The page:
When you go to the dentist, what do they ask you every time? You go in for a cleaning, hop in the chair, and when they get to work on your teeth, they ask, “How often do you floss?” Unfortunately for some, the answer is never. But this type of question can be concerning for those who floss regularly. You may ask yourself, “I floss my teeth every day. What am I doing wrong?!”
You may not be doing anything wrong at all; it’s part of a dentist’s responsibility to ask their patients questions about their dental hygiene routine. However, some other factors could contribute to you not flossing the way you should, some important ones being how and when you floss. Have you ever wondered if you should floss before or after brushing your teeth? We’re here to answer your questions and share some helpful information about flossing that you need to know to keep your gums healthy and pearly whites shining!
Why Should I Floss?
There are many benefits to flossing, so here are our top three reasons why flossing is so important!
#1: When you floss, you lower your risk of developing gum disease because there’s much less dental plaque in your mouth!
#2: Flossing helps keep your mouth as clean as possible! Although brushing removes plaque and debris, toothbrush bristles can’t particles lodged in the middle of your teeth to remove everything between them.
#3: Flossing helps to prevent cavities because you’re able to remove cavity-causing bacteria that may be lurking in hard-to-reach areas.
Here’s the thing: if you floss your teeth every day, you’re already off to a great start, but there’s a correct order of when you should floss and brush. The surprising truth is that it is best to floss before you brush your teeth. Why? Well, think about this: When you floss your teeth, you are disrupting the debris between each tooth, which is made up of food particles, saliva, and, most importantly, bacteria. If you floss before you brush, that bacteria and other debris hang out in your mouth until you brush again, which could be several hours later.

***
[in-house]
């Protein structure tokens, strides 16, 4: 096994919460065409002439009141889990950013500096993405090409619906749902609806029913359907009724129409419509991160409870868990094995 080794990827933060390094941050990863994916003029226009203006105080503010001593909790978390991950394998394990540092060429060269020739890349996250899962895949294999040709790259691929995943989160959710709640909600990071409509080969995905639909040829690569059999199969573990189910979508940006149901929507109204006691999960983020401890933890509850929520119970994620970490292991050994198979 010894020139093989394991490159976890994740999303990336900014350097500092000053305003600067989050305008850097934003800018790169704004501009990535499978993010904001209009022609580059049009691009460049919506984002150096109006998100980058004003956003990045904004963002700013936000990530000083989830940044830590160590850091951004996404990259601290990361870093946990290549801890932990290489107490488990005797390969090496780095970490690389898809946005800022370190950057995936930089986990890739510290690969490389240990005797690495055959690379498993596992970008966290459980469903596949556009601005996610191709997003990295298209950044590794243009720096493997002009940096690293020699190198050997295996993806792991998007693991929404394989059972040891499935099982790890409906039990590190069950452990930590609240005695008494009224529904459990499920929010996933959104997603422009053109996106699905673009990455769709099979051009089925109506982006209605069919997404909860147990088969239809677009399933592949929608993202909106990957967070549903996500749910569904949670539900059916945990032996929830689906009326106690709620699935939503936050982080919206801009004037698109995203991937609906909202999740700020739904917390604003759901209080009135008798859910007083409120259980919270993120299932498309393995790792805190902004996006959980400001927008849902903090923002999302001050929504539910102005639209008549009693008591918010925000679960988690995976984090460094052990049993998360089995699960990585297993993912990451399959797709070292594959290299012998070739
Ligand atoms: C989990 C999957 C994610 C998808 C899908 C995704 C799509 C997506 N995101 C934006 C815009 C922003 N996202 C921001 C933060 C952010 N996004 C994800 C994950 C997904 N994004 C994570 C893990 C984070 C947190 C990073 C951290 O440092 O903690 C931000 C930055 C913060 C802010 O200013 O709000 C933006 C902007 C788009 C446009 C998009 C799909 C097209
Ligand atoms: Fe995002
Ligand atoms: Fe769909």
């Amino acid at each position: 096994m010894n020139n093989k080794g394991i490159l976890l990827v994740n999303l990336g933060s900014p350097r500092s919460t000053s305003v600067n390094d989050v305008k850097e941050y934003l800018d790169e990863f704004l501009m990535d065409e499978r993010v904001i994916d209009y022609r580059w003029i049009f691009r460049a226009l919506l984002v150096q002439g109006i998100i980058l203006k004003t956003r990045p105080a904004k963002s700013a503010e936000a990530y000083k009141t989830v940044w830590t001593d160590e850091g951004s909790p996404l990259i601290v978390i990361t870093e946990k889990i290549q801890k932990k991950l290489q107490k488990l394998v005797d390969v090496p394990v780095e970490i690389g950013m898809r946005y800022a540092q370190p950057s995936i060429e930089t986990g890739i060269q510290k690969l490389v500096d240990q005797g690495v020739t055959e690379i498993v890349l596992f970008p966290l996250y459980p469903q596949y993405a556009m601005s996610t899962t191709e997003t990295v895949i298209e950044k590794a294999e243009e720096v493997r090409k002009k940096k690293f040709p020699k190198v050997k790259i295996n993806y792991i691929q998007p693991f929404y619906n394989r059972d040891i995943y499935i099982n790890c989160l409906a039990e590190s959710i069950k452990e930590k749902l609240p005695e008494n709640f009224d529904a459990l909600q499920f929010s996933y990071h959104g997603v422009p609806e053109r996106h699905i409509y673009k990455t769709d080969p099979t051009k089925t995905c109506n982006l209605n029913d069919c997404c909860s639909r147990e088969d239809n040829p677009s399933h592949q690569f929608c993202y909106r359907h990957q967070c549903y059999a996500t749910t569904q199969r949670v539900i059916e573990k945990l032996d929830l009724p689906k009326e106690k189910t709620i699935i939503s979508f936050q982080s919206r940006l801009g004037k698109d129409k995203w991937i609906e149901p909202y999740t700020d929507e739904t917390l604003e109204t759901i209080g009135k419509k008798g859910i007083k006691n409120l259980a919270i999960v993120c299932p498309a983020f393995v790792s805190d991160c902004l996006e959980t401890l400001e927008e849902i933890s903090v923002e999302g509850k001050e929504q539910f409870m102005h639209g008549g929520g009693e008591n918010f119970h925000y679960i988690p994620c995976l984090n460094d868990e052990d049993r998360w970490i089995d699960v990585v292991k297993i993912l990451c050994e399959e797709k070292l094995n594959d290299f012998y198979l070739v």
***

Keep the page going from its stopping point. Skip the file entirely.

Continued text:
By brushing your teeth after flossing, you avoid the possibility of many issues that leaving said debris and bacteria can cause. Floss first to break loose that unwanted debris and then brush to remove those particles from your mouth! If you were to brush your teeth with fluoride toothpaste and then floss and rinse again, you essentially defeat the protective purpose of your fluoride toothpaste by rinsing it all off of your teeth.
Final Tips for Flawless Flossing
To help you guarantee that you get the most benefits from flossing, here are a few extra tips:
- Stay consistent; floss regularly!
- Always floss your teeth once daily (at a minimum). You can either floss in the morning or at night before bed, but we recommend that if you are flossing only once a day, you should floss at night. You don’t want to let everything in between your teeth sit there all night!
- To floss correctly and get the best results possible, take a piece of floss that measures around 12 to 18 inches. Wrap both ends of the floss around your fingers, and delicately glide the floss up and down in between each tooth to remove all unwanted “gunk” (saliva, plaque, bacteria, food particles, etc.)
We hope these tips answer any questions you may have about flossing! Do you have more questions about flossing or oral hygiene in general, or perhaps you need to see a dentist for a simple cleaning or address some concerns? Contact us today or request an appointment. We would love to see your smiling face at LeCroy Dental!